Saratoga County

Jordan easily defeats Democrat McGaughey

Republican Anthony Jordan defeated Democrat Ian McGaughey for the open seat in the 112th Assembly


Republican Anthony Jordan defeated Democrat Ian McGaughey for the open seat in the 112th Assembly District on Tuesday with a strong showing in his home county.

Unofficial results show Jordan leading McGaughey by at least 7,000 votes, with 5,000 of those votes cast for Jordan in Washington County. With most districts reporting Jordan led McGaughey 28,586 to 21,410.

“It’s a great relief,” Jordan said. “An awful lot of people poured their hearts and souls into this campaign as volunteers.”

Both candidates spent hundreds of thousands of dollars on television and radio advertising, an unprecedented amount in the district currently represented by Assemblyman Roy McDonald, R-Saratoga, who ran for the state Senate.

Both campaigned hard in the generally suburban and rural district. Their campaigns were helped with generous infusions of money from the Assembly Republican Campaign Committee and the Democrat Assembly Campaign Committee.

Jordan, speaking from the Greenwich VFW Post in Washington County, said he really appreciated the help Assembly Minority Leader James Tedisco, R-Schenectady, provided him.

McGaughey knew he had to run an uphill campaign in the predominantly Republican Assembly district. “I am proud of the race I ran,” McGaughey said Tuesday night. “I enjoyed it.”

“I congratulate Tony,” McGaughey said.

He said he plans to get married Nov. 12 and go on a cruise.

Jordan, 44, is a lawyer from the Washington County town of Jackson and a partner in the firm of Jordan & Kelly LLC in Greenwich. He is married to Wendy Jordan. They have four young children ages 7 to 12.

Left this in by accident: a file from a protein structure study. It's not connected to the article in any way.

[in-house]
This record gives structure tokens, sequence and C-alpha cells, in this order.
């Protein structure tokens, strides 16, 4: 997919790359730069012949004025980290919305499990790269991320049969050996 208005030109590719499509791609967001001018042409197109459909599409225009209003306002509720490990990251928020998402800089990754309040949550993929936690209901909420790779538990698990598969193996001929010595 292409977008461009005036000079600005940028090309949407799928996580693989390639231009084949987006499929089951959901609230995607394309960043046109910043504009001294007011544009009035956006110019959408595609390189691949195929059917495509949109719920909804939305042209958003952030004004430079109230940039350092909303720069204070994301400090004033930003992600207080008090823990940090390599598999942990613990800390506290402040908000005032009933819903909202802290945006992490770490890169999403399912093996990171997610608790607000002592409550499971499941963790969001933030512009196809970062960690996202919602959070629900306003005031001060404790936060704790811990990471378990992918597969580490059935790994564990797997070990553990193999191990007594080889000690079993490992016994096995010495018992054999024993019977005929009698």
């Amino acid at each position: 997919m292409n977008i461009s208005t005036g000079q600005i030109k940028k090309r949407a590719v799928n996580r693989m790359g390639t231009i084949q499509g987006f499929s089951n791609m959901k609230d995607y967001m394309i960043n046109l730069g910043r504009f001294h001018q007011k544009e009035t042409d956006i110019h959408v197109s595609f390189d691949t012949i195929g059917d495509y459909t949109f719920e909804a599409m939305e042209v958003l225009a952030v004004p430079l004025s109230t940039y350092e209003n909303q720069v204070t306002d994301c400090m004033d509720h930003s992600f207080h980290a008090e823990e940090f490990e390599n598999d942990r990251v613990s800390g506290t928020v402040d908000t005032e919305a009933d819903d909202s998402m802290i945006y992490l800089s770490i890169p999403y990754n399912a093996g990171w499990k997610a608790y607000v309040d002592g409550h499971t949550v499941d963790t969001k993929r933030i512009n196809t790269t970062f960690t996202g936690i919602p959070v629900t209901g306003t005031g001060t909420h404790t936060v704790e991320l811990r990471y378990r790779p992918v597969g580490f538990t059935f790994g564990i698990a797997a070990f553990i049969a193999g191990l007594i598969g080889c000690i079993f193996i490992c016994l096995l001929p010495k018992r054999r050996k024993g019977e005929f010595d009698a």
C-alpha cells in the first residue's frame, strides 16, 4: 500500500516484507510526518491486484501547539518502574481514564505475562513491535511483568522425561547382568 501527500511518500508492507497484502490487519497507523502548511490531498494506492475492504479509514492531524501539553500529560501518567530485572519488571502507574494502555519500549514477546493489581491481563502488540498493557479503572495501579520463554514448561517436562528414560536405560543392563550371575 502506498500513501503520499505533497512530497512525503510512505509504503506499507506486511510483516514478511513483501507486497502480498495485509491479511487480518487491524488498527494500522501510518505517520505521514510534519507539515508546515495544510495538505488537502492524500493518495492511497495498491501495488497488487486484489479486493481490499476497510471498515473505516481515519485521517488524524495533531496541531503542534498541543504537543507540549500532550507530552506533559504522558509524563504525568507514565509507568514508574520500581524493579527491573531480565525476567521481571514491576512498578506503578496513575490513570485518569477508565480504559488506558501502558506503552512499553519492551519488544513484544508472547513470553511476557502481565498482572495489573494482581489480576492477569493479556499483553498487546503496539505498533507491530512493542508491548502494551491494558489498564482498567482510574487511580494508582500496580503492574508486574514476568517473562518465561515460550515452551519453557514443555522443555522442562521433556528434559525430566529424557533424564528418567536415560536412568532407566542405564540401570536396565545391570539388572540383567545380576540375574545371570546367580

McGaughey, 38, is a businessman from Wilton with a small video production company in Clifton Park. He is a member of the Wilton Town Board.

Jordan and McGaughey both said the upstate economy and escalating property taxes are key issues in the campaign. But each candidate had his own way of addressing the problems.

Jordan has a three-point plan to relieve the economic squeeze on families and businesses: property taxes need to be capped, a circuit breaker introduced and wasteful spending in Albany cut drastically.

The 112th Assembly District includes all of Washington County, five Saratoga County towns (Wilton, Malta, Saratoga, Northumberland and Stillwater) and the city of Mechanicville as well as six rural Rensselaer County towns.

Unofficial returns show Jordan defeating McGaughey in all three counties.

Campaign workers for Jordan expected he would spend as much as $600,000 on television and radio advertising before the campaign ended. McGaughey’s campaign said he would spend $350,000 on television and radio ads. But Jordan’s people maintain McGaughey spent much more than this, possibly close to $600,000.

This level of campaign spending was unheard of during previous campaigns in the 112th District.

When McGaughey ran radio advertising during the campaign saying that he “didn’t just cut taxes, he eliminated them” as a member of the Wilton Town Board, Jordan asked that McGaughey remove the ads from the airwaves because Jordan maintained the ads’ claims were not true. He said that the Wilton Town Board first eliminated town general fund and highway fund taxes back in the early 1980s and there have been no town-level taxes in Wilton since that time.

McGaughey disagreed, saying that when each Town Board votes to adopt a town budget for the coming year it votes to eliminate taxes.

The Fair Campaign Practices for the Capital Region Inc. organization held a hearing and determined that McGaughey’s radio ads were misleading and were, indeed, an unfair campaign practice.

113th Assembly District

State Assemblywoman Teresa Sayward, R-Willsboro, was re-elected to her fourth, two-year term running unopposed.

Sayward’s district includes the Saratoga County towns of Corinth, Day, Hadley, Edinburg and Providence as well as all of Warren and Hamilton counties and all of Essex County except St. Armand. Sayward serves as the secretary of the Assembly’s minority conference and as the ranking minority member of the environmental conservation committee.

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